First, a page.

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Hostess and the GM Bailout: Why the Chevy Volt Shouldn't Exist but Twinkies Still Will


Our free market system works beautifully -- when it's allowed to.

MINYANVILLE ORIGINAL Reports of the death of Twinkies have been greatly exaggerated. You can bet your less-than-a-UAW-worker's next paycheck that the delightfully unnatural confections and wondrous white breads from Interstate Bakeries Corp. are not going away, news stories to the contrary notwithstanding.

I wish we could say the opposite about the financially disastrous, US-government-subsidized Chevy Volt, but we can't. The fact that the Invisible Hand will ultimately keep us in golden sponge cake reveals everything about what goes wrong when the bumbling hand of politics intervenes in free markets, as it did in the case of General Motors (NYSE:GM).

As you've by now read over and over via today's dominant Facebook (NASDAQ:FB)/Twitter meme, we are about to see the death by liquidation of Interstate Bakeries Corp., maker of Hostess Twinkies, Ding-Dongs, and Wonder Bread, among other nutritionally vacant delights. The sentiment behind most of the posts is one of sadness at the pending disappearance of the products, along with rampant nostalgia for the days when we all carried them in our lunchboxes.

Dry your creme-puffed eyes, my friends. The spongy confections with all the qualities of tasty blown-in foam insulation will almost certainly not disappear from store shelves for very long, if at all.

Why not? Because the economics of selling Twinkies still work just fine. The economics of making Twinkies with a grumpy, highly unionized labor force don't. And our system can and will correct that.

Interstate said its Bakery, Confectionery, Tobacco Workers and Grain Millers International Union-member line workers would need to take significant wage and benefit cuts to allow the company to bring its operating costs into line with other industry players. As a result, the workers told the company where it could shove its Twinkies. Interstate's ownership group essentially responded by saying, "You Ding-Dongs -- forget it. We're closing it all up and selling off the assets."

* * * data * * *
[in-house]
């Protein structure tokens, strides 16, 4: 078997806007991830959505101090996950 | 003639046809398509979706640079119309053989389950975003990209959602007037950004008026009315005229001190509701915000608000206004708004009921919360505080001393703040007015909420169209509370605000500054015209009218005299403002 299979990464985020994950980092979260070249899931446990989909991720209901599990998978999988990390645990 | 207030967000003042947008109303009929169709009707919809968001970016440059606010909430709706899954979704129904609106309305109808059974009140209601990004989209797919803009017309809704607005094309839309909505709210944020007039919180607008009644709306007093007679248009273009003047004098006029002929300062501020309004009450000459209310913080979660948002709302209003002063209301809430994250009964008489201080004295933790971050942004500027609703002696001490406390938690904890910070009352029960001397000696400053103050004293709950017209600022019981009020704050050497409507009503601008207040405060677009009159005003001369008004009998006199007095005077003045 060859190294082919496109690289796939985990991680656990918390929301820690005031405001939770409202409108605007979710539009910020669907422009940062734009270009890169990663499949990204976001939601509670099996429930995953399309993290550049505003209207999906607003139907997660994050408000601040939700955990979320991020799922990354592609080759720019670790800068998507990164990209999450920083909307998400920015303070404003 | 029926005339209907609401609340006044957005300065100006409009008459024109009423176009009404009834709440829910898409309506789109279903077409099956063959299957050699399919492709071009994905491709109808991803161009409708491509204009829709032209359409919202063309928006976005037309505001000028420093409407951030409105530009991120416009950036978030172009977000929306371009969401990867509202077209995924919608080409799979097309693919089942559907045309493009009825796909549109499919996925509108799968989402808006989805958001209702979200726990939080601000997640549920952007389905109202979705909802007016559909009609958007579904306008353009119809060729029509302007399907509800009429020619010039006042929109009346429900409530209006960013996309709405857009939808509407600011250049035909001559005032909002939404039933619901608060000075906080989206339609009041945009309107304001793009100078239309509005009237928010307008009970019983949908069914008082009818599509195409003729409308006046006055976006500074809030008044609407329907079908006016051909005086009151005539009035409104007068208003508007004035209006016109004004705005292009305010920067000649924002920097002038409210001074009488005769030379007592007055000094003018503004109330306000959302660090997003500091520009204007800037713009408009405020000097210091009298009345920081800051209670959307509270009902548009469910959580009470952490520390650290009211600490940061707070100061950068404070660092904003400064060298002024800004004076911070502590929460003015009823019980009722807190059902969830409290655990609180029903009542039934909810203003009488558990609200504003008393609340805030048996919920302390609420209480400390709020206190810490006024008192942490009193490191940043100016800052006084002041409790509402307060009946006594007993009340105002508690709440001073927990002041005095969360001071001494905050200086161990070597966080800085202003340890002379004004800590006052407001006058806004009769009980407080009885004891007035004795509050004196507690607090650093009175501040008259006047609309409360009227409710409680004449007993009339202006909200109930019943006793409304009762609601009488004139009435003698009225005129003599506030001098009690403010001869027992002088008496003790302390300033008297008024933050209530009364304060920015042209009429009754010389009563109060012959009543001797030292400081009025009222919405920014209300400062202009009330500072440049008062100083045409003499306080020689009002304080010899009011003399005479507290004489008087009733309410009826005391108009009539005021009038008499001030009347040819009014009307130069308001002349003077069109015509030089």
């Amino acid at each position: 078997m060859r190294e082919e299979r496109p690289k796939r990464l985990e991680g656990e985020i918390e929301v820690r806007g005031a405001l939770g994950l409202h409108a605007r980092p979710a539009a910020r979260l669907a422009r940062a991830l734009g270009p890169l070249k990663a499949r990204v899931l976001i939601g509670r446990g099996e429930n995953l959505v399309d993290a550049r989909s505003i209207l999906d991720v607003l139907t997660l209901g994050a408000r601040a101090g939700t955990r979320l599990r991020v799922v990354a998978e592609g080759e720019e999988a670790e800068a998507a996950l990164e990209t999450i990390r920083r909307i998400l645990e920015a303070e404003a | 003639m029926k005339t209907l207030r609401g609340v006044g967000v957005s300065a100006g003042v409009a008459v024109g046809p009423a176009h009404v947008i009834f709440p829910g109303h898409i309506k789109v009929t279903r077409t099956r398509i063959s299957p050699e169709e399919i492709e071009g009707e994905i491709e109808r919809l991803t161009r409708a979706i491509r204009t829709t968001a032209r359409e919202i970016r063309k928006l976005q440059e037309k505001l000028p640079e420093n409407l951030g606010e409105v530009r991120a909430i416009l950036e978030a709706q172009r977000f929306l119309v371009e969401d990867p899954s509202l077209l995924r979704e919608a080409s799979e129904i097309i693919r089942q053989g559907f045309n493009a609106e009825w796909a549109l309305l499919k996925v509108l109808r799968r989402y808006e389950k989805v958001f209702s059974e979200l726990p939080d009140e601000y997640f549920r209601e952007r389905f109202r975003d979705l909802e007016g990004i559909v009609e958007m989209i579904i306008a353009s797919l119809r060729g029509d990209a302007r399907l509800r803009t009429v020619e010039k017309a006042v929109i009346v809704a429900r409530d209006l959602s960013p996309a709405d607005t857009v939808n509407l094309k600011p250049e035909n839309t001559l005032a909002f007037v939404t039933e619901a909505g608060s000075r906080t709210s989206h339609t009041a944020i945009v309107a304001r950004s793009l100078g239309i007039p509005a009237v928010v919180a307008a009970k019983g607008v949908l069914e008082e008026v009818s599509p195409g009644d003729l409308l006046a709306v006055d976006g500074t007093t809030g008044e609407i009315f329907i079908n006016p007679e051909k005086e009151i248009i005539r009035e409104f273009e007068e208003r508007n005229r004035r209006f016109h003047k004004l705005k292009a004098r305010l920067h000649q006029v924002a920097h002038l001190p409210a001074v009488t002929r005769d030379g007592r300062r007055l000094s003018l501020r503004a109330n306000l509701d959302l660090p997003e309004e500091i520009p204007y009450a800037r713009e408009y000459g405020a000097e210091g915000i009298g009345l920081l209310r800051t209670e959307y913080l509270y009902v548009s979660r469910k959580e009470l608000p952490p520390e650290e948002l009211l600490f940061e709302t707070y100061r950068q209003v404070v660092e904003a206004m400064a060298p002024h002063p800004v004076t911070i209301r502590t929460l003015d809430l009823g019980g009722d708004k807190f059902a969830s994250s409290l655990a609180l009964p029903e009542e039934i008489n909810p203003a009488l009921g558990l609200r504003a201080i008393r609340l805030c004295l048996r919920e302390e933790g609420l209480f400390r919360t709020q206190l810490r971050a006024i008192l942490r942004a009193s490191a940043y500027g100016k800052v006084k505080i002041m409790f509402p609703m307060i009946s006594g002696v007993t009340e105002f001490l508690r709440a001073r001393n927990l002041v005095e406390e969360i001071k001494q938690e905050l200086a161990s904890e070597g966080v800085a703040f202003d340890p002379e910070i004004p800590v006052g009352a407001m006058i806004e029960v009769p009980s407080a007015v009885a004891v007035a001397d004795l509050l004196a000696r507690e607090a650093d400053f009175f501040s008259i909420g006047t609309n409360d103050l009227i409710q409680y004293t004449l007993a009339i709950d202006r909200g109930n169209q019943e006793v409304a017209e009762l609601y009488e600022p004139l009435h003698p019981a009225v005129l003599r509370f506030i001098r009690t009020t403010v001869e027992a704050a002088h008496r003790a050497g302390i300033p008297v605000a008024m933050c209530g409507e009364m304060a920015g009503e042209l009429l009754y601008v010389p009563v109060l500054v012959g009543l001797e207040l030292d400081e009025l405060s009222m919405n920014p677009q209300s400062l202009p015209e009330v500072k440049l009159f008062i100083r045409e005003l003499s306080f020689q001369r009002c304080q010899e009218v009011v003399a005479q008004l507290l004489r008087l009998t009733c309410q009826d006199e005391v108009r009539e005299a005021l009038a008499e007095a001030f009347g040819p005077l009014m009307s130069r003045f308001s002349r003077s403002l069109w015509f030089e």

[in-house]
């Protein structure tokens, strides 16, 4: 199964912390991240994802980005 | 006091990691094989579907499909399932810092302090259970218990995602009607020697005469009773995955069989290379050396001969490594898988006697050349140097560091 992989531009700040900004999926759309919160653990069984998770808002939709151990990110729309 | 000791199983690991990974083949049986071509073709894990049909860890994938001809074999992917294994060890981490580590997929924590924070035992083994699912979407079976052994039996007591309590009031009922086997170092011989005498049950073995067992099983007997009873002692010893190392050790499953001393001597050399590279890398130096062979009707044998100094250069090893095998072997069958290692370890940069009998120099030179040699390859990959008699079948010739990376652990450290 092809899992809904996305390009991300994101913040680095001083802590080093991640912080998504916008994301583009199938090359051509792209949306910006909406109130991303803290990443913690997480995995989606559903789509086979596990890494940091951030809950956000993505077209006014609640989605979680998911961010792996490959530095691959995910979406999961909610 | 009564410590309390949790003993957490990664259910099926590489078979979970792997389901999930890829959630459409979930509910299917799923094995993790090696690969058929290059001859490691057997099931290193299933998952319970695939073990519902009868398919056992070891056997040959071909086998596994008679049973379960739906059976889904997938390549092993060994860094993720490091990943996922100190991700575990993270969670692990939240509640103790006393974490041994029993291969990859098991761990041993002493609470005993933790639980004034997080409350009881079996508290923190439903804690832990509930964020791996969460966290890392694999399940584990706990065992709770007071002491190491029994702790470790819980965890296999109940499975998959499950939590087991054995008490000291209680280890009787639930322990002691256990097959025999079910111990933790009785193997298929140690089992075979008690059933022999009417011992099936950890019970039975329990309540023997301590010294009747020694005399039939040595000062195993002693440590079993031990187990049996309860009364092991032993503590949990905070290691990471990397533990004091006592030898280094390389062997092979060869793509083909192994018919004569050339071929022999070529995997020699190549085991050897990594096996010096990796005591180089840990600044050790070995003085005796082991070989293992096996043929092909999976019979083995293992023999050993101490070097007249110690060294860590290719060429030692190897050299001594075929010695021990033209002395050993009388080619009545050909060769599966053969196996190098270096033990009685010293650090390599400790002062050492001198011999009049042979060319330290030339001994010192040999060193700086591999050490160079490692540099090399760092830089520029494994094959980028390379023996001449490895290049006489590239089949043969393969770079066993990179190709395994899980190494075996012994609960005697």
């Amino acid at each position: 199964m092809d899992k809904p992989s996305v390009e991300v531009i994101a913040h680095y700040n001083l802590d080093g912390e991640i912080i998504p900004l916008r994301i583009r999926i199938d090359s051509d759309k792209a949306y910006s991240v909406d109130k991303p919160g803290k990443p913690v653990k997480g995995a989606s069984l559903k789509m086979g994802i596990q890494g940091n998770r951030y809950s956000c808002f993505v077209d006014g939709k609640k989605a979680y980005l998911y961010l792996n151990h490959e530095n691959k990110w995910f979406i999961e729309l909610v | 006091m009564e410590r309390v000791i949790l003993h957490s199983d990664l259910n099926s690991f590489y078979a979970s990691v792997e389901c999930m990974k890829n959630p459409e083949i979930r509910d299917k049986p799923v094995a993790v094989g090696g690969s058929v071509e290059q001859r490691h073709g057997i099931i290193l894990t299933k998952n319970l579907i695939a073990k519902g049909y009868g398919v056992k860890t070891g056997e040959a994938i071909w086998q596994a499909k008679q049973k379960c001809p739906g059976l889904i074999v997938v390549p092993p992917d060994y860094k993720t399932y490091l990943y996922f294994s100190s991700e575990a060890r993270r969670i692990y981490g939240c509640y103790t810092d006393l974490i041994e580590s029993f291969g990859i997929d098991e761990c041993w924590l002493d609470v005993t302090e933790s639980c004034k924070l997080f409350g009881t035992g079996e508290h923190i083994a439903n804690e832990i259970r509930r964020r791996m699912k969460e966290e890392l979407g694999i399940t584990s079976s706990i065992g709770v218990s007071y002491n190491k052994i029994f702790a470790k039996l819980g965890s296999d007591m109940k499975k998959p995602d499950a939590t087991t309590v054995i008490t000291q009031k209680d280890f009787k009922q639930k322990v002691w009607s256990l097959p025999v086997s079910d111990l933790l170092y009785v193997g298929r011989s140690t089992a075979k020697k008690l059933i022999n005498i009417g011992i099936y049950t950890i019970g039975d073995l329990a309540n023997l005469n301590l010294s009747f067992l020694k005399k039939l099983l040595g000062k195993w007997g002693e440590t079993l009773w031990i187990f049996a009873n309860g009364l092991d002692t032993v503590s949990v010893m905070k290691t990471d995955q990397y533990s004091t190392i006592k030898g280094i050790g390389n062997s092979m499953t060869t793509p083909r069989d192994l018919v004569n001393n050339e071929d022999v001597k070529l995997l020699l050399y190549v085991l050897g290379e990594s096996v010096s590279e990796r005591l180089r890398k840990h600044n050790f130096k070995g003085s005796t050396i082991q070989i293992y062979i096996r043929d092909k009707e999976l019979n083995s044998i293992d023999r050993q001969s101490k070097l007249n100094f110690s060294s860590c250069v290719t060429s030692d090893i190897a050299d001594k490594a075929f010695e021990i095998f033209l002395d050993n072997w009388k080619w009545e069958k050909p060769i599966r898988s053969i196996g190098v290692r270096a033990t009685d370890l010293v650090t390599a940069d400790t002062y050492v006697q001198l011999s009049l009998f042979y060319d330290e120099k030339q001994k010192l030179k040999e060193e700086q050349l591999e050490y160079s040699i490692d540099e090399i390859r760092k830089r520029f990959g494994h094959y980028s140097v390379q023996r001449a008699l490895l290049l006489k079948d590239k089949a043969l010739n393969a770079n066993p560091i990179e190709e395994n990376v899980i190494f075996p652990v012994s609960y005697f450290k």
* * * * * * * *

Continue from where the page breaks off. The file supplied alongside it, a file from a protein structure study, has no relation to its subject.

Which virtually guarantees Twinkies will survive. Given their notoriously long shelf life, my guess is they'll be back in production before your stash even runs out. Why? Because the products made by Interstate are still in high demand. They wouldn't be on every store shelf in America if they weren't, so the brands will be revived and improved.

I guarantee every private equity firm in the country that likes the consumer products industry is taking a hard look today at making a bid for all the Twinkie-related assets -- the recipes, the brand name, the equipment that mixes whatever chemical soup goes into those little buggers -- and that within a few months we'll hear who the successful bidder is. They'll bring in a smart, lean management team, and that team will likely contract out Twinkie production to a highly mechanized, software-savvy, non-union baking firm that will pump out those golden babies at a fraction of the cost of the old ones, but with the exact same (or higher) quality.
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